Aminoglycoside phosphotransferases: proteins, structure, and mechanism
Department of Biochemistry and Molecular Pharmacology
Medical Subject Headings
Aminoglycosides; Anti-Bacterial Agents; Drug Resistance, Microbial; Evolution, Molecular; Gram-Negative Bacteria; Gram-Positive Bacteria; *Kanamycin Kinase; inhibitors; Models, Molecular; Mycobacterium; Protein Conformation; Substrate Specificity; Terminology as Topic
Biochemistry | Enzymes and Coenzymes | Medicinal-Pharmaceutical Chemistry | Therapeutics
Aminoglycoside antibiotics constitute an important class of clinically useful drugs which are imperiled by the emergence of resistant organisms. Aminoglycoside resistance in the clinics is primarily due to the presence of modifying enzymes which N-acetylate, O-adenylate or O-phosphorylate the antibiotics. The latter family of enzymes are termed the aminoglycoside phosphotransferases or kinases and are the subject of this review. There are seven classes of aminoglycoside phosphotransferases (APH(3'), APH(2''), APH(3'off'), APH(6), APH(9), APH(4), APH(7'')) and many isozymes in each class, and although there is very little overall general sequence homology among these enzymes, certain signature residues and sequences are common. The recent determination of the three-dimensional structure of the broad spectrum aminoglycoside kinase APH(3')-IIIa complexed with the product ADP, in addition to mechanistic and mutagenic studies on this and related enzymes, has added a great deal to our understanding of this class of antibiotic resistance enzyme. In particular, the revelation of structural and mechanistic similarities between APHs and Ser/Thr and Tyr kinases has set the stage for future inhibition studies which could prove important in reversing aminoglycoside resistance.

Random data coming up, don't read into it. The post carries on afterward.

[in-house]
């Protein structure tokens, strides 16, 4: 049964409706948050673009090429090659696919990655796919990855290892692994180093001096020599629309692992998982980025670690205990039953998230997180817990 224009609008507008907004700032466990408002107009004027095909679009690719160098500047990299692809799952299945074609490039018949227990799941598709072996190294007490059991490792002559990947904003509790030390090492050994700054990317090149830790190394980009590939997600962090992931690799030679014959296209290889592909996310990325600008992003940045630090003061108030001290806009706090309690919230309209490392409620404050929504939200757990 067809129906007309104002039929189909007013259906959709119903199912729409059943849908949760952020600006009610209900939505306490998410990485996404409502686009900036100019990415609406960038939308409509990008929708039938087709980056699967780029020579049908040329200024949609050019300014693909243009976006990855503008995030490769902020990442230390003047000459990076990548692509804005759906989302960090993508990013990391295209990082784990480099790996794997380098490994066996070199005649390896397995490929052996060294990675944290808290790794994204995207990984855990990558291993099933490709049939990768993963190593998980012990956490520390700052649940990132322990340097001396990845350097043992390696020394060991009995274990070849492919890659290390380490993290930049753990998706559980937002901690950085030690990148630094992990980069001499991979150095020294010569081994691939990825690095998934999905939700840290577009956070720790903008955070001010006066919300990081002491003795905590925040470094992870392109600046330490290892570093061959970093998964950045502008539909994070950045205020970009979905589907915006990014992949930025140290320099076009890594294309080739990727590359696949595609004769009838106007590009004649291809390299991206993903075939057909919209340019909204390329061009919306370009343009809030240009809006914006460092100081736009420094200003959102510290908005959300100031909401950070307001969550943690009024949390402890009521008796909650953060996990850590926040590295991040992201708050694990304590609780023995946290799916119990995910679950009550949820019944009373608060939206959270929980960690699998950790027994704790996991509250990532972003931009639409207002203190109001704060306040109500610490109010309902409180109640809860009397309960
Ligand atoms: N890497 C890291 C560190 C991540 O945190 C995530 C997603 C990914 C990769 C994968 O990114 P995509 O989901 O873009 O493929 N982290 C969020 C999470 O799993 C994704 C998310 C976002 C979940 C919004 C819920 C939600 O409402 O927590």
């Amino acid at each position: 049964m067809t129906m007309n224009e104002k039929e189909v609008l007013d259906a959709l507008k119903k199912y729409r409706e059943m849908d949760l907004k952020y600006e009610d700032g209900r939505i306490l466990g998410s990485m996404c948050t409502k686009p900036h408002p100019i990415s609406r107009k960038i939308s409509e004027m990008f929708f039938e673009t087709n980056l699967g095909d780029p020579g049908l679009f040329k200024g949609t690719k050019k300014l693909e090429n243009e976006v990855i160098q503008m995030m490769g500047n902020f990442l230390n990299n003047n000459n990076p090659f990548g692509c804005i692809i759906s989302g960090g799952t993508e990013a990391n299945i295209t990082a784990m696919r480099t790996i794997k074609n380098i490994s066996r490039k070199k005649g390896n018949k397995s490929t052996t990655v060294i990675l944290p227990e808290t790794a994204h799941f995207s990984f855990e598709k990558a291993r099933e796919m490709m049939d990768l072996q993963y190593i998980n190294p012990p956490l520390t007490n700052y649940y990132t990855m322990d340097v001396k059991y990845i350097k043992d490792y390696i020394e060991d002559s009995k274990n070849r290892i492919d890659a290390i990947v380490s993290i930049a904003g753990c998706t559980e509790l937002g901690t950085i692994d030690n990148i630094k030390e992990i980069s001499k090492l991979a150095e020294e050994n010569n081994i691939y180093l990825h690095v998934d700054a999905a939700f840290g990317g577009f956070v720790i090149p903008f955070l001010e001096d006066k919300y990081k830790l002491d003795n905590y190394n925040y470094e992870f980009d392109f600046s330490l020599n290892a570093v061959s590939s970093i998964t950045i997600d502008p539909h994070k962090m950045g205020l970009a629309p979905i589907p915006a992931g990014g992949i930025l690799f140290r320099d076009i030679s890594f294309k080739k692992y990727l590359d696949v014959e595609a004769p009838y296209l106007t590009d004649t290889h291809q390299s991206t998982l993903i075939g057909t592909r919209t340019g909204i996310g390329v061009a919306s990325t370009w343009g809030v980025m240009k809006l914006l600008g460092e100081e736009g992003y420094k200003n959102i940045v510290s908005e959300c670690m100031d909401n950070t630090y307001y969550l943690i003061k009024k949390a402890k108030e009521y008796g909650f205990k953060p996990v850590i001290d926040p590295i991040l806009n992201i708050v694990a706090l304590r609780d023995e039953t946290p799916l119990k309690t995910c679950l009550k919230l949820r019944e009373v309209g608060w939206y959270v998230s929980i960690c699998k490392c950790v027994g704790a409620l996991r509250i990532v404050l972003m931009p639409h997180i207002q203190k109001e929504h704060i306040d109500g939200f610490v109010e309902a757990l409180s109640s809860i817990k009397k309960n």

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Citation: Front Biosci. 1999 Jan 1;4:D9-21.
Wright, G. D. and Thompson, Paul R., "Aminoglycoside phosphotransferases: proteins, structure, and mechanism" (1999). Thompson Lab Publications. 94.